On March 1, 2016, the Department of Justice (“DOJ”) released a statement describing a settlement with the United States’ largest endoscope distributor (“Company”) to resolve civil claims and criminal charges connected to payments and kickbacks made to physicians and hospitals. The Company agreed to pay a total of $623.2 million to settle the criminal penalties and civil complaints. In addition, the Company agreed to enter into a three-year deferred prosecution agreement (“DPA”) allowing the Company to avoid conviction if it complies with the terms of the DPA.
The criminal complaints against the Company, which the Company admitted to in its criminal settlement for $312.4 million, stated that the Company gave kickbacks to hospitals and physicians in violation of the federal Anti-Kickback Statute (“AKS”). The kickbacks were in the form of consulting payments, international travel, expensive meals, grants and free endoscopes intended to reward sales and new business. The pattern of kickbacks helped the Company realize profits of more than $230 million. During the period that the improper conduct occurred, the Company did not employ a compliance officer and its employees were not properly trained in compliance. As a result, the Company has agreed to DPA terms including the following:
- Employ an experienced compliance officer;
- Maintain an effective compliance program and augment its compliance training;
- Maintain a confidential compliance hotline and website for reporting wrongdoing;
- Obtain annual certifications from the CEO and board of directors that the compliance program is effective; and
- Require that executives who are involved in future wrongdoing forego up to three years of performance-based compensation.
The DPA will be enforced and evaluated by an independent monitor. The three-year DPA has the option to be extended for an additional two years if the Company violates the terms of the DPA.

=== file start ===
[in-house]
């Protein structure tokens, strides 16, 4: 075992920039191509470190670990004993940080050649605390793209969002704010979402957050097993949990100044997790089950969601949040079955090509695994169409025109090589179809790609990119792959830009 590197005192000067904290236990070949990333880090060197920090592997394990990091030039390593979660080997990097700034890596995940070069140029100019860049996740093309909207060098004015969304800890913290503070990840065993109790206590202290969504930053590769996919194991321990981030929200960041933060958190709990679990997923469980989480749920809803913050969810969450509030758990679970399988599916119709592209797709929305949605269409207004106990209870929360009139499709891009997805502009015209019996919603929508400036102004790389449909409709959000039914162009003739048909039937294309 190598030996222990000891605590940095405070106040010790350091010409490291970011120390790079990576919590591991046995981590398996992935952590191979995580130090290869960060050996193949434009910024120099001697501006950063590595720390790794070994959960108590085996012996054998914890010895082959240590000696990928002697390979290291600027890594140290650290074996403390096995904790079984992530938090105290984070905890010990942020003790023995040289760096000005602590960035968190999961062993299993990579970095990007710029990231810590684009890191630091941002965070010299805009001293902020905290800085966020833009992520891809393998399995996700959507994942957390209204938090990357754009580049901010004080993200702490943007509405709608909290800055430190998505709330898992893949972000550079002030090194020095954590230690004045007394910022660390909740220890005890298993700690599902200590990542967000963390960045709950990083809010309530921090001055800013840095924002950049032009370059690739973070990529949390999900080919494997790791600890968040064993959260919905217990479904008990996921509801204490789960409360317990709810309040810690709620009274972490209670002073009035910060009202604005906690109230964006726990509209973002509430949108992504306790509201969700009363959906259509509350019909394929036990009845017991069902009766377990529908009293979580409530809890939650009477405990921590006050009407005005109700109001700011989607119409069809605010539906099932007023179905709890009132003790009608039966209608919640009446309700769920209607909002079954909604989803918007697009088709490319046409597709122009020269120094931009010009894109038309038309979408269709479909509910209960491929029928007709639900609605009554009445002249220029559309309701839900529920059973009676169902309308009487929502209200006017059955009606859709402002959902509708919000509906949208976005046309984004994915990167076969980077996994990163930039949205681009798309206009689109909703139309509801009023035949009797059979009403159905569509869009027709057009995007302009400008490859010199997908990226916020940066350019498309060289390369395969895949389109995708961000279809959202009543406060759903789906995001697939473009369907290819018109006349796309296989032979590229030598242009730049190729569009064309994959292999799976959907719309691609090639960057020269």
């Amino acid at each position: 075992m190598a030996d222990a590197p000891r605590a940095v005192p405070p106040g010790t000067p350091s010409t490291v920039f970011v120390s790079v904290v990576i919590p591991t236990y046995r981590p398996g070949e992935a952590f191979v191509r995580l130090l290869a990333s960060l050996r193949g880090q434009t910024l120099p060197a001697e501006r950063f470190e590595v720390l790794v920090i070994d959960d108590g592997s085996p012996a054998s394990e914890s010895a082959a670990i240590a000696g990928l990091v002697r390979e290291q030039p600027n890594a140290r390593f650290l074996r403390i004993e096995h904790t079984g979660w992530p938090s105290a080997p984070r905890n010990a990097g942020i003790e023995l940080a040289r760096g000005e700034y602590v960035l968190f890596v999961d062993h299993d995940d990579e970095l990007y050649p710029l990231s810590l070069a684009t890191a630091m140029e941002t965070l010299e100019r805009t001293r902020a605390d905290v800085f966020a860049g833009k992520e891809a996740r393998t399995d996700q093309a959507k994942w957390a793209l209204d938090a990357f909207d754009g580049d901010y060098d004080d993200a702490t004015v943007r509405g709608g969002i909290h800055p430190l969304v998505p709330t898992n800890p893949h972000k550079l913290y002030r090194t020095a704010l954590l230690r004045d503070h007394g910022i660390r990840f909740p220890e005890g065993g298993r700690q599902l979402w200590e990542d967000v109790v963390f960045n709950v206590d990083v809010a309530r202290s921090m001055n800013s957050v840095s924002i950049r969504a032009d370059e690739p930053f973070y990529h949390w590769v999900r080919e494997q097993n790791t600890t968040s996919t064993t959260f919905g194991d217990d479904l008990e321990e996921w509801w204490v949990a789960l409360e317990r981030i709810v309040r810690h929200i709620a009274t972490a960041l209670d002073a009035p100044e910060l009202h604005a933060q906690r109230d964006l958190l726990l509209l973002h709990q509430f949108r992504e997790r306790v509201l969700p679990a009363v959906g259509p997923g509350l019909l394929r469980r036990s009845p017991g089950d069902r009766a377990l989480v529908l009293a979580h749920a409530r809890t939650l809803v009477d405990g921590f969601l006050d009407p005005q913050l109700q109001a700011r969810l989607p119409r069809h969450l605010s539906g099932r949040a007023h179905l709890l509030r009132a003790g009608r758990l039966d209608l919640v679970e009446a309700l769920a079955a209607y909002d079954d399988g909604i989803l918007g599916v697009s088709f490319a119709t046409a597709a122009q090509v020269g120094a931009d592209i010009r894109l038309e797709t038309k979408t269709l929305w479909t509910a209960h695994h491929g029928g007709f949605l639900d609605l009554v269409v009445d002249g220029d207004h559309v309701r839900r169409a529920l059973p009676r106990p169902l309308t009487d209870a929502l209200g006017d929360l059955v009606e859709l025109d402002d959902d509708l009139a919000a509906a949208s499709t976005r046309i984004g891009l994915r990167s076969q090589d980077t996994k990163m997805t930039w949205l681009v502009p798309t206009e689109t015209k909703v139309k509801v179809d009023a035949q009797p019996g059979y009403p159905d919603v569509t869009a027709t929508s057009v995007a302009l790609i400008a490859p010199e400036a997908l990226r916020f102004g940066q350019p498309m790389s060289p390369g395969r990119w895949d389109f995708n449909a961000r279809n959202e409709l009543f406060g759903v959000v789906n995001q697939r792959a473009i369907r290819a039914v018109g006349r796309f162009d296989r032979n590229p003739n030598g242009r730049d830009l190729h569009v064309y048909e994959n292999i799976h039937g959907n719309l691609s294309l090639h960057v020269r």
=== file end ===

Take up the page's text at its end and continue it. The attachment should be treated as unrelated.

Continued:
The Company also agreed to settle the civil complaints for $310.8 million. The kickbacks described above allegedly caused false claims to be submitted to federal health care programs, resulting in violations of the AKS as well as federal and state False Claims Acts. These potential false claims violations were brought to light by a whistleblower who was the former chief compliance officer of the Company.
A subsidiary of the Company also settled with the DOJ for $22.8 million to resolve a criminal complaint that it violated the Foreign Corrupt Practices Act.
Corporate Integrity Agreement
Along with the monetary settlements and DPA, the Company agreed to enter into a corporate integrity agreement with the Department of Health and Human Services Office of Inspector General. The corporate integrity agreement establishes certain requirements of the Company’s compliance program, including:
- Compliance responsibilities for Company management and board members;
- A health care compliance code of conduct;
- Training and education;
- Requirements for consulting arrangements, grants, charitable contributions, review of travel expenses and management of certain assets;
- Risk assessment and mitigation process; and
- Procedures for testing the compliance program.
This settlement marks the largest amount paid for AKS violations by a medical device company. In its statement regarding the settlement, the DOJ reiterated its concerns about improper relationships and payments between medical device manufacturers and the health care providers who use their products. Medical device companies and other health care entities, particularly those that market and sell directly to physicians and hospitals, should ensure that:
- The marketing department is working alongside the company’s legal department and/or outside counsel to properly structure promotions and other incentive programs;
- Their financial relationships are set forth in accordance with relevant anti-kickback statutes; and
- A proper compliance plan is being followed by all company departments.